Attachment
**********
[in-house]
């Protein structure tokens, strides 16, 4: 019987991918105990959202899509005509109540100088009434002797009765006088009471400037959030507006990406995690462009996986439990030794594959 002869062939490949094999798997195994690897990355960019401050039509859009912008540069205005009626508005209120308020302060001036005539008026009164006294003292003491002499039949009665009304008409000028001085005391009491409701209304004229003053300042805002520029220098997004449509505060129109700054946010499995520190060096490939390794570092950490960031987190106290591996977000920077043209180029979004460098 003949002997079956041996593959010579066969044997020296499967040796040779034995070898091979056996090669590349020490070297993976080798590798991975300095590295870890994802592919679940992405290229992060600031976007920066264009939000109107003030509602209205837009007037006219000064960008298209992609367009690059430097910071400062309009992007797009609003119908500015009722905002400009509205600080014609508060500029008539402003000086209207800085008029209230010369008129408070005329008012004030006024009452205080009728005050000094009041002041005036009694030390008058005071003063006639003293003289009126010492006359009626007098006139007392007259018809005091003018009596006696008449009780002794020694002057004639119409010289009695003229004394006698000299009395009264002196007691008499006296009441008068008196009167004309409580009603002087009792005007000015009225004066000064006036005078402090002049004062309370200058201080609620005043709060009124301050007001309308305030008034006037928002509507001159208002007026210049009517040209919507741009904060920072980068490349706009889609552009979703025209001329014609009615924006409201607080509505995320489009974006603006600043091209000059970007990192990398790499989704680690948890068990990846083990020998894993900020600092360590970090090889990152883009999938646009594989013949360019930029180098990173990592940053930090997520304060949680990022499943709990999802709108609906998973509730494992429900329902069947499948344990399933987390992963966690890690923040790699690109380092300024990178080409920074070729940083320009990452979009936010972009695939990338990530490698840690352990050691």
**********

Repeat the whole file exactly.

[in-house]
């Protein structure tokens, strides 16, 4: 019987991918105990959202899509005509109540100088009434002797009765006088009471400037959030507006990406995690462009996986439990030794594959 002869062939490949094999798997195994690897990355960019401050039509859009912008540069205005009626508005209120308020302060001036005539008026009164006294003292003491002499039949009665009304008409000028001085005391009491409701209304004229003053300042805002520029220098997004449509505060129109700054946010499995520190060096490939390794570092950490960031987190106290591996977000920077043209180029979004460098 003949002997079956041996593959010579066969044997020296499967040796040779034995070898091979056996090669590349020490070297993976080798590798991975300095590295870890994802592919679940992405290229992060600031976007920066264009939000109107003030509602209205837009007037006219000064960008298209992609367009690059430097910071400062309009992007797009609003119908500015009722905002400009509205600080014609508060500029008539402003000086209207800085008029209230010369008129408070005329008012004030006024009452205080009728005050000094009041002041005036009694030390008058005071003063006639003293003289009126010492006359009626007098006139007392007259018809005091003018009596006696008449009780002794020694002057004639119409010289009695003229004394006698000299009395009264002196007691008499006296009441008068008196009167004309409580009603002087009792005007000015009225004066000064006036005078402090002049004062309370200058201080609620005043709060009124301050007001309308305030008034006037928002509507001159208002007026210049009517040209919507741009904060920072980068490349706009889609552009979703025209001329014609009615924006409201607080509505995320489009974006603006600043091209000059970007990192990398790499989704680690948890068990990846083990020998894993900020600092360590970090090889990152883009999938646009594989013949360019930029180098990173990592940053930090997520304060949680990022499943709990999802709108609906998973509730494992429900329902069947499948344990399933987390992963966690890690923040790699690109380092300024990178080409920074070729940083320009990452979009936010972009695939990338990530490698840690352990050691």